Edithburgh is another town which promises a ‘getting away from it all’ vibe, but has an industrial past: in the first half of the twentieth century, it used to be a major salt, gypsum and lime port. It's now better known for its leisure fishing, tidal swimming pool, the Wattle Point wind farm and the penguin colony on nearby Toubridge Island.
It's a popular retirement and sea change destination, rather than a holiday town. Around two-thirds of the population are over 50 – which has driven the majority of capital growth, especially in the years leading up to the GFC. Capital growth in 2006 and 2007 was well over 20% pa, according to RP Data. Also like Point Turton, capital growth has levelled off since the GFC, with median prices remaining level at around $290,000.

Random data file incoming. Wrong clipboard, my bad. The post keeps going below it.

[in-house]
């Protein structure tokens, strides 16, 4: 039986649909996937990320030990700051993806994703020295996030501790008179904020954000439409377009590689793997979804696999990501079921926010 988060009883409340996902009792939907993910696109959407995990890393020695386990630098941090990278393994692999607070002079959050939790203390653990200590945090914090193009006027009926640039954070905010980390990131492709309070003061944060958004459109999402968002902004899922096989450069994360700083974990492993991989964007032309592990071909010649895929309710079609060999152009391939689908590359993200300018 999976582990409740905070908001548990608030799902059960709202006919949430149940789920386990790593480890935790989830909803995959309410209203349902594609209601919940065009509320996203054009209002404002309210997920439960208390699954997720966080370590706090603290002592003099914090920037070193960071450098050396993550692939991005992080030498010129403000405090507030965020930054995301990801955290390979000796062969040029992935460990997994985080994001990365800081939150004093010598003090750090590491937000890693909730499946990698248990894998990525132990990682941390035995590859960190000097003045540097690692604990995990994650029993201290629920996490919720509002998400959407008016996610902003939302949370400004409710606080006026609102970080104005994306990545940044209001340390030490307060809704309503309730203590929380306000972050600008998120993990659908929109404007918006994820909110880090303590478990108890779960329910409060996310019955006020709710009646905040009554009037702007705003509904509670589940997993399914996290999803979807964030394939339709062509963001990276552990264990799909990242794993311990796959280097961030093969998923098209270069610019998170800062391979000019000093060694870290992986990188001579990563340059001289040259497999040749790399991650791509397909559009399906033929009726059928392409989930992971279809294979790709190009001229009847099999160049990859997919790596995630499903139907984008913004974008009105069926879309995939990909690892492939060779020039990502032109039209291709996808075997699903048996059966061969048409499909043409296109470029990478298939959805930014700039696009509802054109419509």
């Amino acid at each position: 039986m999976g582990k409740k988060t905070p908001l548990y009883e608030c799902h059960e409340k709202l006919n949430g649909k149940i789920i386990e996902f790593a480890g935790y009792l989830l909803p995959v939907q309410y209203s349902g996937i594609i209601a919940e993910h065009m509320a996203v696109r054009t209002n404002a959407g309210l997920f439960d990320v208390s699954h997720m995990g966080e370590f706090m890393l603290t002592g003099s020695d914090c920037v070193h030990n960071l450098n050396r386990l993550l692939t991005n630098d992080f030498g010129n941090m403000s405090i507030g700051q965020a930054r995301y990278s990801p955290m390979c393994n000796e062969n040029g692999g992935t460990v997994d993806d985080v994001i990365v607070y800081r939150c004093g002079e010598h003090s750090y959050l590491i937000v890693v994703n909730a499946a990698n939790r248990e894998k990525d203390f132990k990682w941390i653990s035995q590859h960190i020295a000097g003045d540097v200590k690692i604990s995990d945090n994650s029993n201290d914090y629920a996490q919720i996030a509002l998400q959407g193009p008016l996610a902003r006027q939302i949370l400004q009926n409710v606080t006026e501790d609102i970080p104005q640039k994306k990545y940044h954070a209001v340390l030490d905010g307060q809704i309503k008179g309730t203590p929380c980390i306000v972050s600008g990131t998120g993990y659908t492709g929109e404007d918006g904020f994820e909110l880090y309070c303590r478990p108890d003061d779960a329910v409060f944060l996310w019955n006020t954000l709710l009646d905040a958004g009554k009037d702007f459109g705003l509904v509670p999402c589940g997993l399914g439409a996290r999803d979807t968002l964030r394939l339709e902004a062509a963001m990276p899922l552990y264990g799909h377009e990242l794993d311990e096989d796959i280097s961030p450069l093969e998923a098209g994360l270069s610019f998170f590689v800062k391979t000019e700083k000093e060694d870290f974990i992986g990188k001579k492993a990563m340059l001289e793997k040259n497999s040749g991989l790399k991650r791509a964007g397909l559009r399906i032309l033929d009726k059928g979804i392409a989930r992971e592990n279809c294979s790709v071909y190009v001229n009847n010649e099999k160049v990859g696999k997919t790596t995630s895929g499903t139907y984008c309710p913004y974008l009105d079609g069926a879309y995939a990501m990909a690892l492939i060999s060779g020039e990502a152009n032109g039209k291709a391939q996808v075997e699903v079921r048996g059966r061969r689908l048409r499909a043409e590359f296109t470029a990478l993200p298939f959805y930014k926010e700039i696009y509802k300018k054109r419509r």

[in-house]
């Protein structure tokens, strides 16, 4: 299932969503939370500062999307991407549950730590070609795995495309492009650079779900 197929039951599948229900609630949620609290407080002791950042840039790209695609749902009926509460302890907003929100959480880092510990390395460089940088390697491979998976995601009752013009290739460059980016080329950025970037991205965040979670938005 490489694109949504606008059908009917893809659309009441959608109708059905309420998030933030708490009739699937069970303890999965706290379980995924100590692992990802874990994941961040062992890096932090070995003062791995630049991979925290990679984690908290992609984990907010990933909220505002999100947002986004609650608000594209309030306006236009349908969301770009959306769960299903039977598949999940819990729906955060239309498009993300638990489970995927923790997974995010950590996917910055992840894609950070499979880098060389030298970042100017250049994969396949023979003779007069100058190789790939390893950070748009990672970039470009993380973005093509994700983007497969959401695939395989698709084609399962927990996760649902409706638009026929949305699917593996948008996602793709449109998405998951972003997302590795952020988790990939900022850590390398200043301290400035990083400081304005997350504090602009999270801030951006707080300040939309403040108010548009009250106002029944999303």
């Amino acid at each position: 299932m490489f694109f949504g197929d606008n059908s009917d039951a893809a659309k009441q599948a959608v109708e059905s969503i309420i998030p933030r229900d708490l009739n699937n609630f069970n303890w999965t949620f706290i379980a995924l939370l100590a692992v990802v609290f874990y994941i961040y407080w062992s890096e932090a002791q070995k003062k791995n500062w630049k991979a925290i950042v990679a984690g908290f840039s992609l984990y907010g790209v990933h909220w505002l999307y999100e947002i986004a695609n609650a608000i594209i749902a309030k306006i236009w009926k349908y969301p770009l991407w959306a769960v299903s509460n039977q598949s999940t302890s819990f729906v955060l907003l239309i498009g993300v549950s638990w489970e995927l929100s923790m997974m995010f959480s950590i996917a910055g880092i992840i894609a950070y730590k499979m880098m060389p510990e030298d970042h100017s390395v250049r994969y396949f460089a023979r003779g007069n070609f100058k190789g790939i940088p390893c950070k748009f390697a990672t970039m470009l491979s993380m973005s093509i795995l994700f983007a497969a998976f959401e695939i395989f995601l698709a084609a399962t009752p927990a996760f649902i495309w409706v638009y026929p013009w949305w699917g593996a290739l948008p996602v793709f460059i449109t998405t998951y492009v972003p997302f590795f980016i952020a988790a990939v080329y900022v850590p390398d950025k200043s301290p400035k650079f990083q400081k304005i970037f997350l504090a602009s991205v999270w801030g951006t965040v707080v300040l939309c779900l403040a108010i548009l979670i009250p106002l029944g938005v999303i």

Even though prices have remained stable since the GFC – probably due to sea changers and retirees putting off the move to the coast - Peter Koulizos reckons that Edithburgh will continue to be a strong performer.
“Unlike the holiday home market, the sea changer market is slightly less prone to suffering from market shocks. I think it'll recover from its current lull and continue along a path of sustainable growth.”